Abiathar and Joab were both aiding and abetting in Adonijah’s rebellious attempt, and it is probable were at the bottom of this new motion made of Adonijah for Abishag, and it should seem Solomon knew it, 1 Kgs. 2:22. This was, in both, an intolerable affront both to God and to the government, and the worse because of their high station and the great influence their examples might have upon many. They therefore come next to be reckoned with. They are both equally guilty of 51c0 the treason, but, in the judgment passed upon them, a difference is made and with good reason.
I. Abiathar, in consideration of his old services, is only degraded, 1 Kgs. 2:26, 27. 1. Solomon convicts him, and by his great wisdom finds him guilty: “Thou art worthy of death, for joining with Adonijah, when thou knewest on whose head God intended to set the crown.” 2. He calls to mind the respect he had formerly shown to David his father, and that he had both ministered to him in holy things (had borne before him the ark of the Lord), and also had tenderly sympathized with him in his afflictions and been afflicted in them all, particularly when he was in exile and distress both by Saul’s persecution and Absalom’s rebellion. Note, Those that show kindness to God’s people shall have it remembered to their advantage one time or other. 3. For this reason he spares Abiathar’s life, but deposes him from his offices, and confines him to his country seat at Anathoth, forbids him the court, the city, the tabernacle, the altar, and all inter-meddling in public business, with an intimation likewise that he was upon his good behaviour, and that though Solomon did not put him to death at this time he might another time, if he did not conduct himself well. But, for the present, he was only thrust out from being priest, as rendered unworthy that high station by the opposition he had given to that which he knew to be the will of God. Saul, for a supposed crime, had barbarously slain Abiathar’s father, and eighty-five priests, their families, and city. Solomon spares Abiathar himself, though guilty of a real crime. Thus was Saul’s government ruined and Solomon’s established. As men are to God’s ministers, they will find him to them. 4. The depriving of Abiathar was the fulfilling of the threatening against the house of Eli (1 Sam. 2:30), for he was the last high priest of that family. It was now above eighty years since the ruin was threatened; but God’s judgments, though not executed speedily, will be executed surely.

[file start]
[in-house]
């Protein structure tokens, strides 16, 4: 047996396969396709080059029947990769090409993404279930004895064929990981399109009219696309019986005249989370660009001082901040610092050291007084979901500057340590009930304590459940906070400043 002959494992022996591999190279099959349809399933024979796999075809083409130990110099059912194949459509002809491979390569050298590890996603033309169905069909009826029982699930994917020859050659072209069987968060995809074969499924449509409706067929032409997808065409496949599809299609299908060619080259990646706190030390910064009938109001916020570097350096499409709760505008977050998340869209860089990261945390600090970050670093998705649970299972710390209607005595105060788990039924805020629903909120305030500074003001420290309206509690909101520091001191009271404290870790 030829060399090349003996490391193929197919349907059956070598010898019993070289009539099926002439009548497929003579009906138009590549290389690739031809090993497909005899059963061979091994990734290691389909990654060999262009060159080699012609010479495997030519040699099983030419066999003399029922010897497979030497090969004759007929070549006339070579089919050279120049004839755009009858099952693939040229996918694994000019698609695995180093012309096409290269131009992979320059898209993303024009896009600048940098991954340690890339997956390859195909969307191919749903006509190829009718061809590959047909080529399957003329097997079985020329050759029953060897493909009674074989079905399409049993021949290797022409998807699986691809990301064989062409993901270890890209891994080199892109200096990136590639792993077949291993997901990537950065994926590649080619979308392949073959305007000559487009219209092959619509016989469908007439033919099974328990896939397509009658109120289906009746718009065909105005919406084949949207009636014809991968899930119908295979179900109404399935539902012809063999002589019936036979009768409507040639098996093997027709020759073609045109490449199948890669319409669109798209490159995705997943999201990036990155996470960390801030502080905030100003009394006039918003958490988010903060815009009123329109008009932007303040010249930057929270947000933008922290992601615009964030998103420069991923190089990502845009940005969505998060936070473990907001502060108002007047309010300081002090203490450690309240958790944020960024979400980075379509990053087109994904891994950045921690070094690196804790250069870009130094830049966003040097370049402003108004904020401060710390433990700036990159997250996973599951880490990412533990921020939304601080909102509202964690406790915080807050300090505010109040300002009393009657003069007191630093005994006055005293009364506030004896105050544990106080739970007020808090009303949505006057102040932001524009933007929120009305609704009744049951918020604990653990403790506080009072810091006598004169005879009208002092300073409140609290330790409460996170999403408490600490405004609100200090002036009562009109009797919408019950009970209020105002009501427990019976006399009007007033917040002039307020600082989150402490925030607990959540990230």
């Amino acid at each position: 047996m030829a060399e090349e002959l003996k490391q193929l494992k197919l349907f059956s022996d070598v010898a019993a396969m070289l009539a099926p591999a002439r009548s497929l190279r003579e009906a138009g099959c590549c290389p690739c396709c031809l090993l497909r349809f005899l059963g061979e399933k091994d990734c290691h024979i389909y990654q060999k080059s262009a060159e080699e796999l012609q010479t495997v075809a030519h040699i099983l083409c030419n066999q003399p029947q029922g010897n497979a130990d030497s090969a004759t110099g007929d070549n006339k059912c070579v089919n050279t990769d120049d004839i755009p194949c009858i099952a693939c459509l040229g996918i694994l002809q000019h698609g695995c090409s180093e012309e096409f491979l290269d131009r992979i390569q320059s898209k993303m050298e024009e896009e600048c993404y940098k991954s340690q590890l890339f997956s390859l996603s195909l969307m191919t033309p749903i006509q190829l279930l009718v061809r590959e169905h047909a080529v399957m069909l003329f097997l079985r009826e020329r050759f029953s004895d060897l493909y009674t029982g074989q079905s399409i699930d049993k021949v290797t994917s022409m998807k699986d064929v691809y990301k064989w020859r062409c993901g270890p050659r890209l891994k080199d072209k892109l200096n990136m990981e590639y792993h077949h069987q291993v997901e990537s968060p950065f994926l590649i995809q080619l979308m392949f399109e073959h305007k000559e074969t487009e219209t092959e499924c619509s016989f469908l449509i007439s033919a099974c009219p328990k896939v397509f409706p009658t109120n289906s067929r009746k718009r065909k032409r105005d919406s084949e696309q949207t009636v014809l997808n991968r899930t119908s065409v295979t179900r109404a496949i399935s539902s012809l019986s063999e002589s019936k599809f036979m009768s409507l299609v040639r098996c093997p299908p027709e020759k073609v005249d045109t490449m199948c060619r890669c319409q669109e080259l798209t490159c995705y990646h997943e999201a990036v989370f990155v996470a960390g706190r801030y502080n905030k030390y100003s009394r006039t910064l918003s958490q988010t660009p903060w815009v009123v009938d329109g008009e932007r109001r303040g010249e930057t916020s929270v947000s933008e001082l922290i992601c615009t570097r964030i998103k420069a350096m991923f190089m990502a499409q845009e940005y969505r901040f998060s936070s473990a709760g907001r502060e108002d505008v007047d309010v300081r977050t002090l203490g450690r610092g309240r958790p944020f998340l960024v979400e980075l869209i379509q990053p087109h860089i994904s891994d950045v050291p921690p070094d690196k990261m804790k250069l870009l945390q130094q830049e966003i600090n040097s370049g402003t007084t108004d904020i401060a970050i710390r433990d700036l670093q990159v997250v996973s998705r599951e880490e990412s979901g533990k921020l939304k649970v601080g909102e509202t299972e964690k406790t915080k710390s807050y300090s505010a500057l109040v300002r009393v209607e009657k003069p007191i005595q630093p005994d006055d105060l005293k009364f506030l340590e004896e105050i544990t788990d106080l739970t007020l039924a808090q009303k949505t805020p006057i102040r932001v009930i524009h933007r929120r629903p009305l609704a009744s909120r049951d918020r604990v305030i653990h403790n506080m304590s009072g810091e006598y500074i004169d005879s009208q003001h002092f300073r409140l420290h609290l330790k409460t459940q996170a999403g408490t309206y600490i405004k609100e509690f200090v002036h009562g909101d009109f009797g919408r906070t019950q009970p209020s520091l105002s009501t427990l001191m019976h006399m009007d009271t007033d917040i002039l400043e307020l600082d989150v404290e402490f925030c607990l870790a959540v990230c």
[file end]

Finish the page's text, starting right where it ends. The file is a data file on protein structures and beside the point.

II. Joab, in consideration of his old sins, is put to death.
1. His guilty conscience sent him to the horns of the altar. He heard that Adonijah was executed and Abiathar deposed, and therefore, fearing his turn would be next, he fled for refuge to the altar. Many that, in the day of their security, care not for the service of the altar, will be glad of the protection of it in the day of their distress. Some think Joab designed thereby to devote himself for the future to a constant attendance upon the altar, hoping thereby to obtain his pardon, as some that have lived a dissolute life all their days have thought to atone for their crimes by retiring into a monastery when they are old, leaving the world when it has left them and no thanks to them.